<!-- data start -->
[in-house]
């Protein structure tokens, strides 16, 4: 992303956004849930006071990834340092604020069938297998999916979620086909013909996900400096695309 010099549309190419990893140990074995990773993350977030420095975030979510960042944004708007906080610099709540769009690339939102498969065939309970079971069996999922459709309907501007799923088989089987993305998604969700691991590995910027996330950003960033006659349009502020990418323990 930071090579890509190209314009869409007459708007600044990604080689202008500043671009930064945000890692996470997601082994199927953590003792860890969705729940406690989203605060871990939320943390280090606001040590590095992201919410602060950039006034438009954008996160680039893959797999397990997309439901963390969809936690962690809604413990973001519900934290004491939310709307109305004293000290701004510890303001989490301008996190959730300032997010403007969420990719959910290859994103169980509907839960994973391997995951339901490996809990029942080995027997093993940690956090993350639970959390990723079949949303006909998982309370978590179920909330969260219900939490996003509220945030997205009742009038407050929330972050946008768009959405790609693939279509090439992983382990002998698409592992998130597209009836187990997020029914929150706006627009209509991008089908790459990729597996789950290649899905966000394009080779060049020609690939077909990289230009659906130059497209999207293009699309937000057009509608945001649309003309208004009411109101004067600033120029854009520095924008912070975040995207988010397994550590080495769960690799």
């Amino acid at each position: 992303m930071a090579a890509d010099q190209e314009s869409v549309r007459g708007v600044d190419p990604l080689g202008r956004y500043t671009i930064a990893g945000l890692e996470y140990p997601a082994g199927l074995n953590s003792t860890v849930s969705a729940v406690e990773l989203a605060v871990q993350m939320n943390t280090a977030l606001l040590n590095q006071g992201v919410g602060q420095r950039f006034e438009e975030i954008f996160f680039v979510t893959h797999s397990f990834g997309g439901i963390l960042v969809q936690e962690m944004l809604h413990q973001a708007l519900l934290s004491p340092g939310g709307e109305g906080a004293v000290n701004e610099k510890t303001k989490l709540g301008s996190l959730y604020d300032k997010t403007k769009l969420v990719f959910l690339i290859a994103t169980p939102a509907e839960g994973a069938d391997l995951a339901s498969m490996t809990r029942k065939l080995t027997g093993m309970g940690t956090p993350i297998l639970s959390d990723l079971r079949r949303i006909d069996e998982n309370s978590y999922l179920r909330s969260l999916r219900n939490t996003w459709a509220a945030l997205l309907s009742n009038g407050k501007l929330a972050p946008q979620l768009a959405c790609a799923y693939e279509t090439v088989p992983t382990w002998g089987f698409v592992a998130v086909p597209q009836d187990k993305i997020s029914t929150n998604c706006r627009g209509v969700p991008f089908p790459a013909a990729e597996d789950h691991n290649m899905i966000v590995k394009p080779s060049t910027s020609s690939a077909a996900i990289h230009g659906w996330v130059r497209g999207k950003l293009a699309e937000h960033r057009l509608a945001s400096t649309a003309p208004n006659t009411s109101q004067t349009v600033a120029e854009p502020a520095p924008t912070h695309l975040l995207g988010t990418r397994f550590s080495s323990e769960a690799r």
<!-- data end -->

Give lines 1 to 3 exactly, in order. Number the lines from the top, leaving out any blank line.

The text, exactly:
[in-house]
């Protein structure tokens, strides 16, 4: 992303956004849930006071990834340092604020069938297998999916979620086909013909996900400096695309 010099549309190419990893140990074995990773993350977030420095975030979510960042944004708007906080610099709540769009690339939102498969065939309970079971069996999922459709309907501007799923088989089987993305998604969700691991590995910027996330950003960033006659349009502020990418323990 930071090579890509190209314009869409007459708007600044990604080689202008500043671009930064945000890692996470997601082994199927953590003792860890969705729940406690989203605060871990939320943390280090606001040590590095992201919410602060950039006034438009954008996160680039893959797999397990997309439901963390969809936690962690809604413990973001519900934290004491939310709307109305004293000290701004510890303001989490301008996190959730300032997010403007969420990719959910290859994103169980509907839960994973391997995951339901490996809990029942080995027997093993940690956090993350639970959390990723079949949303006909998982309370978590179920909330969260219900939490996003509220945030997205009742009038407050929330972050946008768009959405790609693939279509090439992983382990002998698409592992998130597209009836187990997020029914929150706006627009209509991008089908790459990729597996789950290649899905966000394009080779060049020609690939077909990289230009659906130059497209999207293009699309937000057009509608945001649309003309208004009411109101004067600033120029854009520095924008912070975040995207988010397994550590080495769960690799």
């Amino acid at each position: 992303m930071a090579a890509d010099q190209e314009s869409v549309r007459g708007v600044d190419p990604l080689g202008r956004y500043t671009i930064a990893g945000l890692e996470y140990p997601a082994g199927l074995n953590s003792t860890v849930s969705a729940v406690e990773l989203a605060v871990q993350m939320n943390t280090a977030l606001l040590n590095q006071g992201v919410g602060q420095r950039f006034e438009e975030i954008f996160f680039v979510t893959h797999s397990f990834g997309g439901i963390l960042v969809q936690e962690m944004l809604h413990q973001a708007l519900l934290s004491p340092g939310g709307e109305g906080a004293v000290n701004e610099k510890t303001k989490l709540g301008s996190l959730y604020d300032k997010t403007k769009l969420v990719f959910l690339i290859a994103t169980p939102a509907e839960g994973a069938d391997l995951a339901s498969m490996t809990r029942k065939l080995t027997g093993m309970g940690t956090p993350i297998l639970s959390d990723l079971r079949r949303i006909d069996e998982n309370s978590y999922l179920r909330s969260l999916r219900n939490t996003w459709a509220a945030l997205l309907s009742n009038g407050k501007l929330a972050p946008q979620l768009a959405c790609a799923y693939e279509t090439v088989p992983t382990w002998g089987f698409v592992a998130v086909p597209q009836d187990k993305i997020s029914t929150n998604c706006r627009g209509v969700p991008f089908p790459a013909a990729e597996d789950h691991n290649m899905i966000v590995k394009p080779s060049t910027s020609s690939a077909a996900i990289h230009g659906w996330v130059r497209g999207k950003l293009a699309e937000h960033r057009l509608a945001s400096t649309a003309p208004n006659t009411s109101q004067t349009v600033a120029e854009p502020a520095p924008t912070h695309l975040l995207g988010t990418r397994f550590s080495s323990e769960a690799r």